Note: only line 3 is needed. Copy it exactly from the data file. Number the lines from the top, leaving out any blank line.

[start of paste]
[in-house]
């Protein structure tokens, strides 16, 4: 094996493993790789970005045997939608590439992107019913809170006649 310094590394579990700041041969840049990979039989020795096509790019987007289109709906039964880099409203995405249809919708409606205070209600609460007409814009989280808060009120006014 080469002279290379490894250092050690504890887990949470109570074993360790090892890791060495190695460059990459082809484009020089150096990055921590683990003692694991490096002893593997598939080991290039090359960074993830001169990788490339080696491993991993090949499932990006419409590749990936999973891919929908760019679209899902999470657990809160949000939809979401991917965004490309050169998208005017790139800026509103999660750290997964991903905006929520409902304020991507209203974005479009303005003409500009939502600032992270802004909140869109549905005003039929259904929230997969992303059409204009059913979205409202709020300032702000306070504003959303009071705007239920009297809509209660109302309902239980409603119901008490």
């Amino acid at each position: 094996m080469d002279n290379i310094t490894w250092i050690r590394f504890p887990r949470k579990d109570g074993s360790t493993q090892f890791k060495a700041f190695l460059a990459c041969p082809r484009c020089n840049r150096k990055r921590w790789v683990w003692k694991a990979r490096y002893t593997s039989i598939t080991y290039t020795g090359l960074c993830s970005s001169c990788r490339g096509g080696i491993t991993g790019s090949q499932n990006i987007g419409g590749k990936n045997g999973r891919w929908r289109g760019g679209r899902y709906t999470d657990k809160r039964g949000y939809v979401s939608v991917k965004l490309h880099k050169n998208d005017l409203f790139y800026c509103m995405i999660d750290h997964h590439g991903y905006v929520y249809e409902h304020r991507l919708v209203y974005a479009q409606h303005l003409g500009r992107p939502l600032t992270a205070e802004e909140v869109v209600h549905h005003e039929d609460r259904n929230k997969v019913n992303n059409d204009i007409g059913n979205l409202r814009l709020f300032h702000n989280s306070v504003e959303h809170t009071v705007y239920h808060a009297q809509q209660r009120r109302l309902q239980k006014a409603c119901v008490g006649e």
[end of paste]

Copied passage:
């Amino acid at each position: 094996m080469d002279n290379i310094t490894w250092i050690r590394f504890p887990r949470k579990d109570g074993s360790t493993q090892f890791k060495a700041f190695l460059a990459c041969p082809r484009c020089n840049r150096k990055r921590w790789v683990w003692k694991a990979r490096y002893t593997s039989i598939t080991y290039t020795g090359l960074c993830s970005s001169c990788r490339g096509g080696i491993t991993g790019s090949q499932n990006i987007g419409g590749k990936n045997g999973r891919w929908r289109g760019g679209r899902y709906t999470d657990k809160r039964g949000y939809v979401s939608v991917k965004l490309h880099k050169n998208d005017l409203f790139y800026c509103m995405i999660d750290h997964h590439g991903y905006v929520y249809e409902h304020r991507l919708v209203y974005a479009q409606h303005l003409g500009r992107p939502l600032t992270a205070e802004e909140v869109v209600h549905h005003e039929d609460r259904n929230k997969v019913n992303n059409d204009i007409g059913n979205l409202r814009l709020f300032h702000n989280s306070v504003e959303h809170t009071v705007y239920h808060a009297q809509q209660r009120r109302l309902q239980k006014a409603c119901v008490g006649e």